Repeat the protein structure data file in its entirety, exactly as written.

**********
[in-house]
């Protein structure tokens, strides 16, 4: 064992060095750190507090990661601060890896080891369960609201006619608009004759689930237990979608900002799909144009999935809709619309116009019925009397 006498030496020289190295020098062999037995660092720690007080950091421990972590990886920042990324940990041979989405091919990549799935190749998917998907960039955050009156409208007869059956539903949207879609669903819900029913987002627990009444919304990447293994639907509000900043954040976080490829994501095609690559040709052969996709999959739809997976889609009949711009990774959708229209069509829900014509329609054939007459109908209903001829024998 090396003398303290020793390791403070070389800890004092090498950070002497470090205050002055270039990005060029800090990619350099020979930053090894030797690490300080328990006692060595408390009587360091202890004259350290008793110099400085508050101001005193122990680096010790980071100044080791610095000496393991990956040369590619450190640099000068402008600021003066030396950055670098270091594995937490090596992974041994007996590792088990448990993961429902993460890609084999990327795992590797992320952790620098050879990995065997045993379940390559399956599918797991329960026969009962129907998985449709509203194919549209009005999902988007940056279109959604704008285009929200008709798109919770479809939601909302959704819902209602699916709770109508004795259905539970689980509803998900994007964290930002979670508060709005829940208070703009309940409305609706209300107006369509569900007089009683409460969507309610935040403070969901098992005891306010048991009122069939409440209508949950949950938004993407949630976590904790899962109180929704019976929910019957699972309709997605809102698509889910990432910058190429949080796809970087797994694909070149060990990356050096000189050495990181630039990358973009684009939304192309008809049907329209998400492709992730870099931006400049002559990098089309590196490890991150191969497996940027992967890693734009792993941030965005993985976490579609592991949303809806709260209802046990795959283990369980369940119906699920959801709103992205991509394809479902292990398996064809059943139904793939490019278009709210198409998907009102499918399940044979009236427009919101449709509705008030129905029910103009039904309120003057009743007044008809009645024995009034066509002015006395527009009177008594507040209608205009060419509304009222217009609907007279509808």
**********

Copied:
[in-house]
């Protein structure tokens, strides 16, 4: 064992060095750190507090990661601060890896080891369960609201006619608009004759689930237990979608900002799909144009999935809709619309116009019925009397 006498030496020289190295020098062999037995660092720690007080950091421990972590990886920042990324940990041979989405091919990549799935190749998917998907960039955050009156409208007869059956539903949207879609669903819900029913987002627990009444919304990447293994639907509000900043954040976080490829994501095609690559040709052969996709999959739809997976889609009949711009990774959708229209069509829900014509329609054939007459109908209903001829024998 090396003398303290020793390791403070070389800890004092090498950070002497470090205050002055270039990005060029800090990619350099020979930053090894030797690490300080328990006692060595408390009587360091202890004259350290008793110099400085508050101001005193122990680096010790980071100044080791610095000496393991990956040369590619450190640099000068402008600021003066030396950055670098270091594995937490090596992974041994007996590792088990448990993961429902993460890609084999990327795992590797992320952790620098050879990995065997045993379940390559399956599918797991329960026969009962129907998985449709509203194919549209009005999902988007940056279109959604704008285009929200008709798109919770479809939601909302959704819902209602699916709770109508004795259905539970689980509803998900994007964290930002979670508060709005829940208070703009309940409305609706209300107006369509569900007089009683409460969507309610935040403070969901098992005891306010048991009122069939409440209508949950949950938004993407949630976590904790899962109180929704019976929910019957699972309709997605809102698509889910990432910058190429949080796809970087797994694909070149060990990356050096000189050495990181630039990358973009684009939304192309008809049907329209998400492709992730870099931006400049002559990098089309590196490890991150191969497996940027992967890693734009792993941030965005993985976490579609592991949303809806709260209802046990795959283990369980369940119906699920959801709103992205991509394809479902292990398996064809059943139904793939490019278009709210198409998907009102499918399940044979009236427009919101449709509705008030129905029910103009039904309120003057009743007044008809009645024995009034066509002015006395527009009177008594507040209608205009060419509304009222217009609907007279509808």